I just want to make a chronological review of this weekend because it was one of my best and longest in a long time. On Friday, Terri woke up with a migraine. Not the most terrible one, but one bad enough that she felt she had to miss school. This is not an easy decision for teachers because it usually entails creating sub-plans, which is not a small amount of work. Friday was especially unfortunate as her kids were performing a skit about the Little Engine that Could.
I stayed home to work to take care of Terri and so I could be here when the windows guys came in to fix some windows whose seals had broken and were clouding up. The workman that took the windows out had to use a hammer to smash the glass to pull the old windows out before putting in the new ones. That was a mess to clean up after in three different rooms of the house. Fortunately, the work is being done on the previous home owners expense (or at least that of their relo-company).
Working from home, I got through as much of my email and through as many tickets as I could and was relatively quiet compared to the problems earlier in the week (mail working intermittently when, according to Courier, it shouldnâ¿¿t have worked at all). After I'd gotten through all the important stuff and assigned the rest to my dudes, I started packing for the New Hope Men's Retreat, "Battle for Your Heart II, Engage".
I tried to pack as little as possible as there is something close to competition among the men at the retreat on how little you can bring. I lost and know what I will not bring next year—ah, who needs to shower when it's just an overnight thing, just shower just before you leave. Terri's friends came over to hang out as I was headed out the door.
The ride to the retreat was only mildly difficult as it was snowing but it was way too warm for the snow to stick. I wasn't driving this year either, which was something of a relief (I get very intense when driving in poor weather). Once there, we picked our bunks and hung out until time to start (just a few minutes later). The first event, as always at these things, was the "sorting ceremony" where everyone is placed with a group leader who will facilitate discussion during the rest of the retreat. This year's sorting technique was to give everyone a piece of candy that they weren't supposed to eat. Then, you had to find the leader with the same kind of candy. Well, some of the candies were near misses (Reese's Peanut Butter cups with gold wrappers and orange writing or gold wrappers with yellow?), some leaders were confused as to what variations matched their candies, and it looks like either through miscounts or the fact that there were fewer guys present than had signed up had further thrown off the count.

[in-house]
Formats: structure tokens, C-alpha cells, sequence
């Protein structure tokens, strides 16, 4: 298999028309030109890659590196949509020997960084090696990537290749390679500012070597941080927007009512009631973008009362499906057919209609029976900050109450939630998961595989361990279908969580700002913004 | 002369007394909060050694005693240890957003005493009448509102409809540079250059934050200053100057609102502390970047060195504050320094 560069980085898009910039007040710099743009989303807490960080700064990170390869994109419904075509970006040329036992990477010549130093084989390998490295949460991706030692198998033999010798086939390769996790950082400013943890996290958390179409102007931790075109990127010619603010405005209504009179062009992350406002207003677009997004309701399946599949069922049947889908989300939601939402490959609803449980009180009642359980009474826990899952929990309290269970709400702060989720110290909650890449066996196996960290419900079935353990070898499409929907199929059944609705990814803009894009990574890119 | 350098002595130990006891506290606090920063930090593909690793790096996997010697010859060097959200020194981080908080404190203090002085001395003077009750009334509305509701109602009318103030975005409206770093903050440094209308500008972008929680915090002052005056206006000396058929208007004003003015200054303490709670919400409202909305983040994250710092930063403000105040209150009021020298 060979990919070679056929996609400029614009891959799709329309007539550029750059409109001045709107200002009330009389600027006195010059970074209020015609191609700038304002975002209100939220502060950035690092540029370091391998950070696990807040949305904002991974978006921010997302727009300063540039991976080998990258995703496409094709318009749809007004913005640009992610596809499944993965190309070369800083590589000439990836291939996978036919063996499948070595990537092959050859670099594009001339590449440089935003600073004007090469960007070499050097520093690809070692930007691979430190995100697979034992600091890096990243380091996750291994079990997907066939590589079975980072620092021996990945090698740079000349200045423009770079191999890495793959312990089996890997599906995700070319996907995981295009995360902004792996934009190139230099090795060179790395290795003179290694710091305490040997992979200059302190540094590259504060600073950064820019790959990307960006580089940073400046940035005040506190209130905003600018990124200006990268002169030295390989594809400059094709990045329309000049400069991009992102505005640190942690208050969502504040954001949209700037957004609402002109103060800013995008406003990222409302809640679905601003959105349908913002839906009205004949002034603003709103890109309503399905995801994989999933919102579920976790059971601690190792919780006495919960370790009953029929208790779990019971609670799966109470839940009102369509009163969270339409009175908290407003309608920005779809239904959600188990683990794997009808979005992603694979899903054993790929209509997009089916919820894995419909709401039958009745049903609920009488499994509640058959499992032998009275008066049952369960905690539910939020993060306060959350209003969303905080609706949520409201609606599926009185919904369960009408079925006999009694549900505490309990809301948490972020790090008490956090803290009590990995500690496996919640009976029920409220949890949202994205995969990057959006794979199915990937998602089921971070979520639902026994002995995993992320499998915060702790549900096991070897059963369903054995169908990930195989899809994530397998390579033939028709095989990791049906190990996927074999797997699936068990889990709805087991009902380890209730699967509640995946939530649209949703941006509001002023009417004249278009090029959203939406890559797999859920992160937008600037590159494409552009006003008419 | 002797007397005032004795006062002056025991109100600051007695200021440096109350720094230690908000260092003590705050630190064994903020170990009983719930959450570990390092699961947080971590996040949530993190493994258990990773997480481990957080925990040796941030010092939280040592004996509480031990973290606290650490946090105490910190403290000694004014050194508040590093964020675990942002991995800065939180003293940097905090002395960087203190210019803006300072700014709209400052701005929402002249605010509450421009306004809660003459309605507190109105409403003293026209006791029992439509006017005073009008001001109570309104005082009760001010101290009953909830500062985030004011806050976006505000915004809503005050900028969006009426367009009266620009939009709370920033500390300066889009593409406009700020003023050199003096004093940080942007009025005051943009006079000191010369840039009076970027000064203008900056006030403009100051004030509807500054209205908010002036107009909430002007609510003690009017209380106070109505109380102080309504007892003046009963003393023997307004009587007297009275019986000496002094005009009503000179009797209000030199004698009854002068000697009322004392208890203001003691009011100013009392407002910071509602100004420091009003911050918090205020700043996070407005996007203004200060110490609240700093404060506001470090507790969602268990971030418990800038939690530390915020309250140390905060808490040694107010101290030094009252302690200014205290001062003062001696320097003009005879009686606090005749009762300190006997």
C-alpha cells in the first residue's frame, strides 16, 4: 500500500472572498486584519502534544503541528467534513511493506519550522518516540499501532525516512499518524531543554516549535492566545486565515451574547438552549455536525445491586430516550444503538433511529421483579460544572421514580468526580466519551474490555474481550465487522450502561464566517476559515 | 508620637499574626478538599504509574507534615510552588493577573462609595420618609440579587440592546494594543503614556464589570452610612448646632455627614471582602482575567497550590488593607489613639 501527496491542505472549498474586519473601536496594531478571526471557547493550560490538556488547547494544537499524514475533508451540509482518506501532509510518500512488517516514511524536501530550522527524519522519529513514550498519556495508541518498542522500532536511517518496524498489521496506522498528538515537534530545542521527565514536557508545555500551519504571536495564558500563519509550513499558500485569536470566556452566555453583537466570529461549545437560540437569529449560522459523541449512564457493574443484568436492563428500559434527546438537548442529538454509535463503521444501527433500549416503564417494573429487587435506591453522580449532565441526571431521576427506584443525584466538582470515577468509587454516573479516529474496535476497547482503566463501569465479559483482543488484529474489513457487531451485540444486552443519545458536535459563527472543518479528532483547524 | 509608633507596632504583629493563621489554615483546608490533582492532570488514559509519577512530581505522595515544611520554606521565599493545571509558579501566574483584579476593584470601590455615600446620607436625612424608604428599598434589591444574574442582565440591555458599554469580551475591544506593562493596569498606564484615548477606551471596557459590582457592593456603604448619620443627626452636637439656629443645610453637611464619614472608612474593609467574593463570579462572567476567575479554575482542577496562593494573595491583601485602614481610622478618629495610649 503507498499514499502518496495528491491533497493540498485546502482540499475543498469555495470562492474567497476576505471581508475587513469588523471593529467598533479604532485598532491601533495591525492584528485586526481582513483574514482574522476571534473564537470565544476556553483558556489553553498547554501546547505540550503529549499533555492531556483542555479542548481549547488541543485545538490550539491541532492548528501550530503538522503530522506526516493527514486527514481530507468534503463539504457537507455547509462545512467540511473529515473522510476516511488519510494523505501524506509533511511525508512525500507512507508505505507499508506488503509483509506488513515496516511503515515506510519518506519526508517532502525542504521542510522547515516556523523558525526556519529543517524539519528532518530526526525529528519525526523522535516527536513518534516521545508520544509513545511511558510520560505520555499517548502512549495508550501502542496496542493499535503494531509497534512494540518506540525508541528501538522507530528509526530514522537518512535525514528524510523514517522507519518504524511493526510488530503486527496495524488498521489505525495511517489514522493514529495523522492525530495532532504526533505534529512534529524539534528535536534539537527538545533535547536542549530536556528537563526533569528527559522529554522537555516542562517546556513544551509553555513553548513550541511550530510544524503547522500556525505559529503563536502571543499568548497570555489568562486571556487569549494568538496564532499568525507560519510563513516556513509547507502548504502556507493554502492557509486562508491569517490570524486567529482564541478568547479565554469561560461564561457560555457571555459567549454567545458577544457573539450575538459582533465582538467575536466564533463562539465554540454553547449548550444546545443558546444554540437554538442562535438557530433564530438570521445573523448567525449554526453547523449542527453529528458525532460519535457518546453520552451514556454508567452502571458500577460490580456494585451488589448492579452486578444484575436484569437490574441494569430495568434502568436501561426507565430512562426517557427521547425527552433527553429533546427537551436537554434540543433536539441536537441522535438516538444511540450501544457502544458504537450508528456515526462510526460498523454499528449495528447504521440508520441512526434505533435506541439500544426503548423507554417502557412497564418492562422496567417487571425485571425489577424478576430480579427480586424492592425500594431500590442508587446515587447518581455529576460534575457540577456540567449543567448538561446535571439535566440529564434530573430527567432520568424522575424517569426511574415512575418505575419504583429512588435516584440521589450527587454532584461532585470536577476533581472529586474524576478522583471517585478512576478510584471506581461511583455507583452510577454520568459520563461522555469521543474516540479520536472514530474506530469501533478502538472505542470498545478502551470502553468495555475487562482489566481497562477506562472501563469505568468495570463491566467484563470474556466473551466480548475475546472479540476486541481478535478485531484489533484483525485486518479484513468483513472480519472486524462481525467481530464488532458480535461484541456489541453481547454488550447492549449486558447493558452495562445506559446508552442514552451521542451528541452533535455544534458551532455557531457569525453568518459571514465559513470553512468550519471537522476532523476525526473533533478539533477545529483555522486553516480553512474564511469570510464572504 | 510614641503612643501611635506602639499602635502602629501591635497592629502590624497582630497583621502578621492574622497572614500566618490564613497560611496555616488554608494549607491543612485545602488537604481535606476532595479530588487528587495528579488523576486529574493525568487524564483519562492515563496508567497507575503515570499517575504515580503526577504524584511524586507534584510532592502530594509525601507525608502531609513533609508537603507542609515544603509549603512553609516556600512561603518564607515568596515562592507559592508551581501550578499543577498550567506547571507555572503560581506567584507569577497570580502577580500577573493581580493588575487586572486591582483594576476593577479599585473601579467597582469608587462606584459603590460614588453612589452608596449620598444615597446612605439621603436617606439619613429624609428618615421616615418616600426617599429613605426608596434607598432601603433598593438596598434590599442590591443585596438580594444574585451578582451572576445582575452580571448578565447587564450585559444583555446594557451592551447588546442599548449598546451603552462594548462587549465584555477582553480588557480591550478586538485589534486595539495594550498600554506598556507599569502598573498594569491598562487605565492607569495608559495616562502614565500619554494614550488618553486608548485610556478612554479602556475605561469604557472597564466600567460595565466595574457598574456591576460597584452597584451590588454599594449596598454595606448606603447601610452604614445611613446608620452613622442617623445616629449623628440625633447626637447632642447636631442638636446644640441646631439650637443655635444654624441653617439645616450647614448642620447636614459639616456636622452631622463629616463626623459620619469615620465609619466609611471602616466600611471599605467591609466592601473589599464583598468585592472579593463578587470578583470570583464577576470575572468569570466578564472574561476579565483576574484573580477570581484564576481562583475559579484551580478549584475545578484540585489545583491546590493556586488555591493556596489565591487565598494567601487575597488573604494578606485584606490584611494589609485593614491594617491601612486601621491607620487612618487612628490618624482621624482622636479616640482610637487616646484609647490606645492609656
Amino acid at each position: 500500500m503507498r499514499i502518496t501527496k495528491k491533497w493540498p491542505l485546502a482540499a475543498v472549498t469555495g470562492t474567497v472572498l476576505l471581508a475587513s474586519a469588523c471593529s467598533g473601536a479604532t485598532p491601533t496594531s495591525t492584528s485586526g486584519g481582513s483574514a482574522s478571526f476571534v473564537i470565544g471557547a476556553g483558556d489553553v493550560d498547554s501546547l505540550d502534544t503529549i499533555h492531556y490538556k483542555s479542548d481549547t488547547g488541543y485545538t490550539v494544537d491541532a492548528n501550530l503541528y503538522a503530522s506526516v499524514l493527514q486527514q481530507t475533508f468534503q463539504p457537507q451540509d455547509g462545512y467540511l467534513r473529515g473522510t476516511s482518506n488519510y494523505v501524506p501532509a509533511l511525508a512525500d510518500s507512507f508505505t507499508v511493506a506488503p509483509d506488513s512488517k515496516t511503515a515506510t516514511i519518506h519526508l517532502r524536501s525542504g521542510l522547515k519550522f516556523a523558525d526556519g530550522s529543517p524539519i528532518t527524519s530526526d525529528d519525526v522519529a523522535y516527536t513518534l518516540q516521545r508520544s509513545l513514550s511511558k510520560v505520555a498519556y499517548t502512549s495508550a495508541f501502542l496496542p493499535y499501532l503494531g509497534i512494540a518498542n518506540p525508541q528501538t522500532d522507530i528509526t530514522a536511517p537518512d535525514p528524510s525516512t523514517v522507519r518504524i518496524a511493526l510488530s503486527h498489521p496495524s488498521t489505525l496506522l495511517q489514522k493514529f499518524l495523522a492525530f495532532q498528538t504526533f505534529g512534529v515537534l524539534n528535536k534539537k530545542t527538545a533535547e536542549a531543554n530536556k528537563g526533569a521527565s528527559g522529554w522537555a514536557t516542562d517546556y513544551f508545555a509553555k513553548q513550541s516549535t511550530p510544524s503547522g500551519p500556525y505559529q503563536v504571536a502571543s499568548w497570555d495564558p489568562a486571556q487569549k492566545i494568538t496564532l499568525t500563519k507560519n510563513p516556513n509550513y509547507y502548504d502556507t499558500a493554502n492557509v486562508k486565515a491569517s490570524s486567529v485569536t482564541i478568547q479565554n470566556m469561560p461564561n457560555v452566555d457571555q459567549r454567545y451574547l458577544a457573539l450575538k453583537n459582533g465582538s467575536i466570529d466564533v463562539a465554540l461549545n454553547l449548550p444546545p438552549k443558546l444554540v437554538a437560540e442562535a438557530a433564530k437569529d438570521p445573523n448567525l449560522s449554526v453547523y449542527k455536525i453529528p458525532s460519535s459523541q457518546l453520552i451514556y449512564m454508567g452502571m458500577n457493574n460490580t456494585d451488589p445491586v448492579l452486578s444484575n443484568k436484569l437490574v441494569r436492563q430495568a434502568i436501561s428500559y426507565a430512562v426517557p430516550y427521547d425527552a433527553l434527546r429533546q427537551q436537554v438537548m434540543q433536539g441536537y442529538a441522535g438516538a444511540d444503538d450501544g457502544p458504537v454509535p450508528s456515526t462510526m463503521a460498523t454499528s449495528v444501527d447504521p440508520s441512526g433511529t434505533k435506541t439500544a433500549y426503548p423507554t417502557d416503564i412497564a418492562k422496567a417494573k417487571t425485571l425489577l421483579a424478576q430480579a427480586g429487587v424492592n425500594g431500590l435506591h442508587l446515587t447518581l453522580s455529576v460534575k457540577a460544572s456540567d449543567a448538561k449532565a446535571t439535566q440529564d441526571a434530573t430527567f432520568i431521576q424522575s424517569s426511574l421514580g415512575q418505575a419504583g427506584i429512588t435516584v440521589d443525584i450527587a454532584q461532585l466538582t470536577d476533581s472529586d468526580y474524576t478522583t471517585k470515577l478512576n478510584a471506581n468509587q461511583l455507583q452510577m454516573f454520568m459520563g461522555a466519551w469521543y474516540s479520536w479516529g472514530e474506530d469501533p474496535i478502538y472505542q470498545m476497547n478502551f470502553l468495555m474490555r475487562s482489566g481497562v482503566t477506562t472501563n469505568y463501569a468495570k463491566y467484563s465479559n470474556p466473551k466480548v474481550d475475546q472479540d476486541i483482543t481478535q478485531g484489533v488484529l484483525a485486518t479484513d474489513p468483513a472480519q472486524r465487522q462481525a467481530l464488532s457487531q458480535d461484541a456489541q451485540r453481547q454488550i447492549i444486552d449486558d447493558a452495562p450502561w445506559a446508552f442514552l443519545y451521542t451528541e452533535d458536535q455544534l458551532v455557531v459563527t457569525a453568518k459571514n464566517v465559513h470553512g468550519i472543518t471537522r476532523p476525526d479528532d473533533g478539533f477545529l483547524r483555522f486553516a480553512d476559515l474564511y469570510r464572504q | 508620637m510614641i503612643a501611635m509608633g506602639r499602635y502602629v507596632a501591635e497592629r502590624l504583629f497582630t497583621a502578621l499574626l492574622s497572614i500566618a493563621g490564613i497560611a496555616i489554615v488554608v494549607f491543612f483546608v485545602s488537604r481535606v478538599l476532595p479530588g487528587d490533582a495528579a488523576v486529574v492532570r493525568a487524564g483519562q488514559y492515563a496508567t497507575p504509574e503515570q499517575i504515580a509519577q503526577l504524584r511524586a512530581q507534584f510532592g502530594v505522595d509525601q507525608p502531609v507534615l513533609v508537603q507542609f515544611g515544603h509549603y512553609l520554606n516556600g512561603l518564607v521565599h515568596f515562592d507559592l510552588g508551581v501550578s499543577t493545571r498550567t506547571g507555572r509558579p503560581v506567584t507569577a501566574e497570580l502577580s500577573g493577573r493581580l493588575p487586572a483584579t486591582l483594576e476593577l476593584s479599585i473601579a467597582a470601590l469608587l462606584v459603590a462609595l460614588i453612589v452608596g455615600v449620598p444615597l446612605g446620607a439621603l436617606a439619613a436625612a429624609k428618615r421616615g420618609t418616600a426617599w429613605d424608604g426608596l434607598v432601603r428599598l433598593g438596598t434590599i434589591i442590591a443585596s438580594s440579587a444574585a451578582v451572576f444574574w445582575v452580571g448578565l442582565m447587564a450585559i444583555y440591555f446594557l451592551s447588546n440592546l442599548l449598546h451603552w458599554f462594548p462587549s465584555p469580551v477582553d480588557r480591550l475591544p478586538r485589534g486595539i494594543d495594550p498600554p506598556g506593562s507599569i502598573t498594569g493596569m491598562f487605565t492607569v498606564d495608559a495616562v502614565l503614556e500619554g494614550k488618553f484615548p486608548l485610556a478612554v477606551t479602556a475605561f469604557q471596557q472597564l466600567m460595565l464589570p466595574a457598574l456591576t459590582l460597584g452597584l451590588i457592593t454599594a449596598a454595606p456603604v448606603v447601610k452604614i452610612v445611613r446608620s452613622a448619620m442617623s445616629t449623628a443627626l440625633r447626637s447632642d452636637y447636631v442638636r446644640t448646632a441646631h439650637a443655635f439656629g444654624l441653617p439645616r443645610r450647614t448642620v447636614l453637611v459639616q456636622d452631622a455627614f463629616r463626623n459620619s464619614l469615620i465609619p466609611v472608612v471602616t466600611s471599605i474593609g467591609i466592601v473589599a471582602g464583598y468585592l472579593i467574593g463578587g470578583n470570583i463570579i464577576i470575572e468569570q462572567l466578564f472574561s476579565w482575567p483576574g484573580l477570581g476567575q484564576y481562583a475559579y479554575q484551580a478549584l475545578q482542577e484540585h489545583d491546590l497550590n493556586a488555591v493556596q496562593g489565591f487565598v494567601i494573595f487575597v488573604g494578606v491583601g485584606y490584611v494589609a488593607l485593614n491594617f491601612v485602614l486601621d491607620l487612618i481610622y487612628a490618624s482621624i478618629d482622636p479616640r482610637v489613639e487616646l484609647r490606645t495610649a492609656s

After all that was sorted out, we had our learn-your-group-members-names game. Every two groups joined together to form a larger group and then we tossed tennis balls around the group saying the name of the person we tossed to. Our group was the odd group and we also had a seventh member because of a late arrival. We were more or less, unofficially disqualified from winning the candy, but I didn't really need it anyway—yes, that's sour grapes for you.
Finally, we started the first session. Our speaker was Dave Mitchell and he is awesome—yes, a "da Bomb" column is forthcoming. He is a very intense and precise speaker. I don't know if he literally reads from his notes, but I had a look at them at one point and he types his stuff out in essay form. Then he highlights where his points coincide with the slides so the visuals guys can follow. In any case, he sticks very closely to his notes. I think he must just speak his notes nearly verbatim because his phrasing of each statement is nearly perfect. He cuts straight to the heart of the matter and then inspires the listener through his intensity and passion. He's cool. He's a model I would seek to follow if I were ever to preach.
The first session was titled "The Foresight of Provision." The overall theme was "Provision," by the way. His major theme for the session was that we, as men, should be providing vision for those around us. "Being a provider is being part prophet." Looking ahead to see what God is doing in the lives of the people we take care of. Then, casting that vision into their lives to help them face the next challenge of their life. The most memorable illustration of the night was the tsunami illustration. Basically, "some dangers move too fast to outrun once they've come." The picture was of a man who'd lost his son to the tsunami. The question is, what would he have done for 30 seconds of warning? 30 minutes? The answer is, 30 seconds is meaningless. That might not even be enough time to find his son, let alone save him. But, 30 minutes could have given him the warning he needed. Thus, the goal of godly men should be as "watchmen" trying to give each of our dependents that 30 minutes of warning to weather the storm.